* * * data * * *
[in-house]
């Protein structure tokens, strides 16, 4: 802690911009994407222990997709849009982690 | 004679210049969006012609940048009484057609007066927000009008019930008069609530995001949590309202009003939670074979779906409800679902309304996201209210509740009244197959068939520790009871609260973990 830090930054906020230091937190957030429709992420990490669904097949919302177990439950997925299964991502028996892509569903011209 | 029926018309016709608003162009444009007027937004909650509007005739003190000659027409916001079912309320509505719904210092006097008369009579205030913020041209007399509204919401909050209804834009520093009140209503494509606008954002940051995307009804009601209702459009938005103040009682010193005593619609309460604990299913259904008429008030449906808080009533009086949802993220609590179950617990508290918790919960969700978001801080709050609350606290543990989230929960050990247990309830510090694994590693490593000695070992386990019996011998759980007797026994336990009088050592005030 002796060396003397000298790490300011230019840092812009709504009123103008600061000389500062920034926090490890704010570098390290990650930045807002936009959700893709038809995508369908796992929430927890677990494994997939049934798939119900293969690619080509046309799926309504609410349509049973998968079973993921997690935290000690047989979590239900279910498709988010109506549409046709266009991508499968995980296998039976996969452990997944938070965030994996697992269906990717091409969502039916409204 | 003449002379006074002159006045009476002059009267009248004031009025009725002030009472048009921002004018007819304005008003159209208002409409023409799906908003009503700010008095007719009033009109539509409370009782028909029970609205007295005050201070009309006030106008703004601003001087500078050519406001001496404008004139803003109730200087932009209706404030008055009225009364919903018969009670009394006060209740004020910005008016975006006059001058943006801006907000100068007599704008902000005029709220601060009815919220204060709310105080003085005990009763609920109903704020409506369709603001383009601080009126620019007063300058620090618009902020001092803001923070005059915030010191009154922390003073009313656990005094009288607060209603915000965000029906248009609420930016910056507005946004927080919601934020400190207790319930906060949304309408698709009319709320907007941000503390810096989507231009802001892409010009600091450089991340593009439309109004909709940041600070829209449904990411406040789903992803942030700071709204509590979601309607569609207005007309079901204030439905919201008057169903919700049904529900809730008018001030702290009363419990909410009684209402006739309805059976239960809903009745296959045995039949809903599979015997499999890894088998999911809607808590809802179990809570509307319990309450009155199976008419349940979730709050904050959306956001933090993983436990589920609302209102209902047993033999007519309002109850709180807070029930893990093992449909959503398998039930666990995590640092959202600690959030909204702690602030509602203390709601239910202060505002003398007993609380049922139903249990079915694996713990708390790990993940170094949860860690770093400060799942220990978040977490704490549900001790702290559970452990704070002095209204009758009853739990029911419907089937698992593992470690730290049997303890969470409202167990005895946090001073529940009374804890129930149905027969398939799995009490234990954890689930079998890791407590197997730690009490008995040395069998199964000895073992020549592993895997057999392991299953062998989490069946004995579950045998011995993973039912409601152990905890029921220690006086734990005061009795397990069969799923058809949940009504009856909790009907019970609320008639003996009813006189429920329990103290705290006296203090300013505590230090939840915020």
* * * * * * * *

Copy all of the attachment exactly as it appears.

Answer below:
[in-house]
């Protein structure tokens, strides 16, 4: 802690911009994407222990997709849009982690 | 004679210049969006012609940048009484057609007066927000009008019930008069609530995001949590309202009003939670074979779906409800679902309304996201209210509740009244197959068939520790009871609260973990 830090930054906020230091937190957030429709992420990490669904097949919302177990439950997925299964991502028996892509569903011209 | 029926018309016709608003162009444009007027937004909650509007005739003190000659027409916001079912309320509505719904210092006097008369009579205030913020041209007399509204919401909050209804834009520093009140209503494509606008954002940051995307009804009601209702459009938005103040009682010193005593619609309460604990299913259904008429008030449906808080009533009086949802993220609590179950617990508290918790919960969700978001801080709050609350606290543990989230929960050990247990309830510090694994590693490593000695070992386990019996011998759980007797026994336990009088050592005030 002796060396003397000298790490300011230019840092812009709504009123103008600061000389500062920034926090490890704010570098390290990650930045807002936009959700893709038809995508369908796992929430927890677990494994997939049934798939119900293969690619080509046309799926309504609410349509049973998968079973993921997690935290000690047989979590239900279910498709988010109506549409046709266009991508499968995980296998039976996969452990997944938070965030994996697992269906990717091409969502039916409204 | 003449002379006074002159006045009476002059009267009248004031009025009725002030009472048009921002004018007819304005008003159209208002409409023409799906908003009503700010008095007719009033009109539509409370009782028909029970609205007295005050201070009309006030106008703004601003001087500078050519406001001496404008004139803003109730200087932009209706404030008055009225009364919903018969009670009394006060209740004020910005008016975006006059001058943006801006907000100068007599704008902000005029709220601060009815919220204060709310105080003085005990009763609920109903704020409506369709603001383009601080009126620019007063300058620090618009902020001092803001923070005059915030010191009154922390003073009313656990005094009288607060209603915000965000029906248009609420930016910056507005946004927080919601934020400190207790319930906060949304309408698709009319709320907007941000503390810096989507231009802001892409010009600091450089991340593009439309109004909709940041600070829209449904990411406040789903992803942030700071709204509590979601309607569609207005007309079901204030439905919201008057169903919700049904529900809730008018001030702290009363419990909410009684209402006739309805059976239960809903009745296959045995039949809903599979015997499999890894088998999911809607808590809802179990809570509307319990309450009155199976008419349940979730709050904050959306956001933090993983436990589920609302209102209902047993033999007519309002109850709180807070029930893990093992449909959503398998039930666990995590640092959202600690959030909204702690602030509602203390709601239910202060505002003398007993609380049922139903249990079915694996713990708390790990993940170094949860860690770093400060799942220990978040977490704490549900001790702290559970452990704070002095209204009758009853739990029911419907089937698992593992470690730290049997303890969470409202167990005895946090001073529940009374804890129930149905027969398939799995009490234990954890689930079998890791407590197997730690009490008995040395069998199964000895073992020549592993895997057999392991299953062998989490069946004995579950045998011995993973039912409601152990905890029921220690006086734990005061009795397990069969799923058809949940009504009856909790009907019970609320008639003996009813006189429920329990103290705290006296203090300013505590230090939840915020």